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    $\begingroup$ I'm somewhat suspicious - Concorde was definitely supersonic, by a significant margin (Mach 2+) and yet stored fuel in the wings. $\endgroup$ – MSalters Aug 18 '15 at 9:17
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    $\begingroup$ I agree, and I think the main reason fighters do not carry fuel in their wings is to reduce the danger from the opponent's weapons. Furthermore, I can image they want to keep the weight as close as possible to the centerline to improve maneuverability. $\endgroup$ – ROIMaison Aug 18 '15 at 11:06
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    $\begingroup$ @ROIMaison: Many fighters do carry fuel (also) in their wings. Probably most of them, even. $\endgroup$ – Jan Hudec Aug 18 '15 at 13:17
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    $\begingroup$ @Jan Hudec, You're right, I did some searching, and found this thread, saying that around 20-30% of the fuel is in the wings airliners.net/aviation-forums/military/read.main/147729 , it has a good example, but no good sources on general trends :( $\endgroup$ – ROIMaison Aug 18 '15 at 13:34
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    $\begingroup$ @MSalters: The WP article on the F-104 has something to say about that: Lockheed found that small, thin trapezoid wings are best for high-speed flight. But that means, no wing-mounted landing gear or engines, and a very high landing speed. It's easy to see how this would be a problem for a plane the size of the Concorde -- structurally (landing gear), acoustically (engines), and safety-wise (landing speed). $\endgroup$ – DevSolar Aug 19 '15 at 8:31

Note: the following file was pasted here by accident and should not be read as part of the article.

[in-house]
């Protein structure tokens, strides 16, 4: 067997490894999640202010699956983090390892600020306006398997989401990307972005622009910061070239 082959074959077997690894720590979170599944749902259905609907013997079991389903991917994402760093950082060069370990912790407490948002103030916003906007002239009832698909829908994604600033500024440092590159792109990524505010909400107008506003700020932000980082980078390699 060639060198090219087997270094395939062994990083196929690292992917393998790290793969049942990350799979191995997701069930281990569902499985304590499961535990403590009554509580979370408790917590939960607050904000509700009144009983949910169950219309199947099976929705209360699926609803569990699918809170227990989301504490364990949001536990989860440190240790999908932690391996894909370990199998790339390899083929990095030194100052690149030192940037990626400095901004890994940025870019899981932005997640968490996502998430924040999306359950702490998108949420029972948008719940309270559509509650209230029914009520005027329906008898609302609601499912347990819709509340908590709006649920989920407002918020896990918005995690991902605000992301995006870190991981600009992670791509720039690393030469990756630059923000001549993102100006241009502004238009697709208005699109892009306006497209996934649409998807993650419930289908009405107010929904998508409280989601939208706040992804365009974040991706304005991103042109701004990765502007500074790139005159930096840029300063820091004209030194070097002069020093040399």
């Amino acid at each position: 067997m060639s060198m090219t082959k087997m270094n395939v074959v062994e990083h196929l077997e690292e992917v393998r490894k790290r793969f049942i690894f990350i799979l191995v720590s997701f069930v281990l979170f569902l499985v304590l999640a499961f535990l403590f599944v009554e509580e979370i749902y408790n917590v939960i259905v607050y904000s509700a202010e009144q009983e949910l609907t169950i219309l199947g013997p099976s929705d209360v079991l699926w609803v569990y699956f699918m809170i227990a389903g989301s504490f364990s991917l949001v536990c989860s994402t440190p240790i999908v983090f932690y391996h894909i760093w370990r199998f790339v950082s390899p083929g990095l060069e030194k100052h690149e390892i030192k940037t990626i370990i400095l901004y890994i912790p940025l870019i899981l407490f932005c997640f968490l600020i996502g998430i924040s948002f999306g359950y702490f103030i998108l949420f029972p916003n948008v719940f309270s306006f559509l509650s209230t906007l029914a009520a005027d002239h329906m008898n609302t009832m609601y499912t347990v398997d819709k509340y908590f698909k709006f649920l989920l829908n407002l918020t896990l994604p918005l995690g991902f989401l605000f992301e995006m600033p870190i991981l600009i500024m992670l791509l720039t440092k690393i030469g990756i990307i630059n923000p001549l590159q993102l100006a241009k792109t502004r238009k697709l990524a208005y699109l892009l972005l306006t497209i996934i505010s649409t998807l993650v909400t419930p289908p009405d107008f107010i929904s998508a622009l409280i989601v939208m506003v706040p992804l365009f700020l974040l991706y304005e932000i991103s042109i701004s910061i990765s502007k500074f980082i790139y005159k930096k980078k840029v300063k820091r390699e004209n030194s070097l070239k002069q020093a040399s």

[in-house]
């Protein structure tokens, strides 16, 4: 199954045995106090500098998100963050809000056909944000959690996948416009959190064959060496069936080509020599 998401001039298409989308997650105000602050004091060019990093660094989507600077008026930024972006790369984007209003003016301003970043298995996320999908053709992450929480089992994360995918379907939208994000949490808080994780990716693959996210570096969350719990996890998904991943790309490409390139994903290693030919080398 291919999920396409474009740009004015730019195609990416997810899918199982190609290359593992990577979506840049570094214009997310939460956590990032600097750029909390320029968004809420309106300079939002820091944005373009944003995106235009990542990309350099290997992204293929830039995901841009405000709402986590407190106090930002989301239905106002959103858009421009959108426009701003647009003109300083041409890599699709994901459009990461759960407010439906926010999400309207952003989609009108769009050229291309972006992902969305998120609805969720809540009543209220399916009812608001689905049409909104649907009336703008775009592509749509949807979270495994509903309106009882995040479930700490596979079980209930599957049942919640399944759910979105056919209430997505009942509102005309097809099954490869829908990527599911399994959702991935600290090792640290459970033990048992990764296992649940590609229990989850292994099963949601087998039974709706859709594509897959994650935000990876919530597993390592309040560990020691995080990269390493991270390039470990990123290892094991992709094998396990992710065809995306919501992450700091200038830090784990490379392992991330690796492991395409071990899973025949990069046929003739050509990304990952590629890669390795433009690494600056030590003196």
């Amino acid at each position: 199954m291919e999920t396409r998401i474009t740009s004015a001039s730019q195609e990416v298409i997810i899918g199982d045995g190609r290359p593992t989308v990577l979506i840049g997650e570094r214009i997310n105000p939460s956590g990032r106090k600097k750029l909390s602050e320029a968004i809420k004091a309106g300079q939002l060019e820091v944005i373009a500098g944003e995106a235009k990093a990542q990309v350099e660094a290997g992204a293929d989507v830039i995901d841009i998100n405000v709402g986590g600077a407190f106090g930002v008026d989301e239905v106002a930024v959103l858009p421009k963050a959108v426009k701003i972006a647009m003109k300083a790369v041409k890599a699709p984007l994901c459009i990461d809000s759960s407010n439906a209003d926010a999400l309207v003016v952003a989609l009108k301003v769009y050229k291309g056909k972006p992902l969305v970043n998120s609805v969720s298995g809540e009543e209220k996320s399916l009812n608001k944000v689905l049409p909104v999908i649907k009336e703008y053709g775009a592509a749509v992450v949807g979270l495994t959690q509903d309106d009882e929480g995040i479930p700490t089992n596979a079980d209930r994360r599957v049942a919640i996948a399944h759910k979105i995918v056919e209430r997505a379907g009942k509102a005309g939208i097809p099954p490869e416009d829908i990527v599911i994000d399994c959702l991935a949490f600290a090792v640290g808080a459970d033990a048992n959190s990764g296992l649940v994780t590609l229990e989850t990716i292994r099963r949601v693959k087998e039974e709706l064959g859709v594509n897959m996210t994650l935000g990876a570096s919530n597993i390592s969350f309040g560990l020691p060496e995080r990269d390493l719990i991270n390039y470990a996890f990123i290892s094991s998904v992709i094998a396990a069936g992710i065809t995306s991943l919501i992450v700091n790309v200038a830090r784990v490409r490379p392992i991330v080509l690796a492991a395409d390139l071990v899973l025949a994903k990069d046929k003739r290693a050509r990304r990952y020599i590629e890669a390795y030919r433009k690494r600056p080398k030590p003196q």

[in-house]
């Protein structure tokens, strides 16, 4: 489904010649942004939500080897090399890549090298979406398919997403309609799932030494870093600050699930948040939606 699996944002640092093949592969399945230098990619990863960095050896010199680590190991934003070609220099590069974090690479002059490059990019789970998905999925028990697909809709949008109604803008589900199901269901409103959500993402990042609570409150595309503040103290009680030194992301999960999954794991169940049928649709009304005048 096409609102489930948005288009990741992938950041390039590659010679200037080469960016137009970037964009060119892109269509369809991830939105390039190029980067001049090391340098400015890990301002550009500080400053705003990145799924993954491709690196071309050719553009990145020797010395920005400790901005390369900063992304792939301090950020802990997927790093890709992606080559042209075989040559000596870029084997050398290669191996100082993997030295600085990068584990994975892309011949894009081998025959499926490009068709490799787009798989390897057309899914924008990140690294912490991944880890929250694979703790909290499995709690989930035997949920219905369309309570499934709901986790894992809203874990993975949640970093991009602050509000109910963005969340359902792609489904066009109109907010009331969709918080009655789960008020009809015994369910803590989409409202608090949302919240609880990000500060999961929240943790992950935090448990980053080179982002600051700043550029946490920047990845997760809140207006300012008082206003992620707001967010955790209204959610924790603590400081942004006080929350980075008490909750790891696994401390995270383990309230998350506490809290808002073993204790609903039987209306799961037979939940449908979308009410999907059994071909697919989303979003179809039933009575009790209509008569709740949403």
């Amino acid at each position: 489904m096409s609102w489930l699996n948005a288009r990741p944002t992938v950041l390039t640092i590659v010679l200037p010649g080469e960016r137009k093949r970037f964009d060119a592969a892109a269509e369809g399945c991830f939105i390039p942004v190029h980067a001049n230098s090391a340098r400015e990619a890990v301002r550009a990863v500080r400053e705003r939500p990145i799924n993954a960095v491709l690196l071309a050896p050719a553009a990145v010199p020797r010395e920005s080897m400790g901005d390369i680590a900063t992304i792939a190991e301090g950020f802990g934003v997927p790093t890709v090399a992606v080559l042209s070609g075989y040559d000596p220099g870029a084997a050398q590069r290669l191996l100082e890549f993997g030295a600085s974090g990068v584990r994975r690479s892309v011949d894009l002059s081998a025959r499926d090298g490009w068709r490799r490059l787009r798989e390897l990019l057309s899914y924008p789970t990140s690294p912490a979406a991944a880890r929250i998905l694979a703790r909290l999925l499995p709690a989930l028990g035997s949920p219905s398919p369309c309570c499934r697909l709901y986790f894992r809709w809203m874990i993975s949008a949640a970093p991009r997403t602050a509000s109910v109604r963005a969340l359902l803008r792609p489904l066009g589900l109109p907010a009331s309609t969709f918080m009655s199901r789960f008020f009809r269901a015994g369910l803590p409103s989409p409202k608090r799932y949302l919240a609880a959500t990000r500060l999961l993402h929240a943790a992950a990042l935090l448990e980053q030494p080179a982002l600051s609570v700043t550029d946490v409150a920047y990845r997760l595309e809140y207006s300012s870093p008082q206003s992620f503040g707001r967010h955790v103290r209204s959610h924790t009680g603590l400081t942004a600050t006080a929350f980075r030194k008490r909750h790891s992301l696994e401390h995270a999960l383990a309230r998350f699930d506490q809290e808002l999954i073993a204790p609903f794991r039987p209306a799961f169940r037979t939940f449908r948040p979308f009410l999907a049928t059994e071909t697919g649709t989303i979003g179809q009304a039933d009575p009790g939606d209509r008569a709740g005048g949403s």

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Possibly, but having no fuel in the wing would likely be an effect of making wings thinner, rather than a driving cause.

In the past, thin airfoil theory ruled the day, and designers used external trusses to support two lifting surfaces in a biplane configuration. Check out the De Havilland Dragon, which used the RAF 15 airfoil section (max t/c of 6.5%), as an example. Compare this to the Boeing 247, which was introduced one month later (May vs. April 1933) and also carried ten passengers, but used a single cantilever wing, without external supports. Its wing section, the Boeing 106 (max t/c of 13.5%), was thick enough to contain an internal support structure.

The main benefit of having all your structural members contained in the wing is the reduced drag. You get some other benefits as well, like delayed stall due to the rounded leading edge, and room to store your fuel due to the higher enclosed volume. It's unlikely that any serious airliner design is going to return to a biplane configuration.

Today, thanks to the wealth of materials and design tools the engineers have, the wing thickness seems to be around 10% based on glancing at a few Airbus/Boeing offerings. Usually, a modern design will change the airfoil profile from root to tip, so it will be higher in some places and lower in others. It's possible that if these techniques were applied to biplane designs, we could come up with some really thin wings, but the airplane would have high drag and likely wouldn't sell.

That said, some concepts arrange the wings in ways that might let you get away with this. In particular, Lockheed Martin has proposed a box-wing concept (for which I couldn't find the name) and Boeing has studied a design with braced wings called Subsonic Ultra Green Aircraft Research (SUGAR). If one of these designs ends up reducing the amount of stiffness needed in the wing spar, the designers would likely reduce the spar (and thus wing) thickness to save weight. Depending on how much thickness they shave off, it might no longer be worthwhile to store fuel in the wing.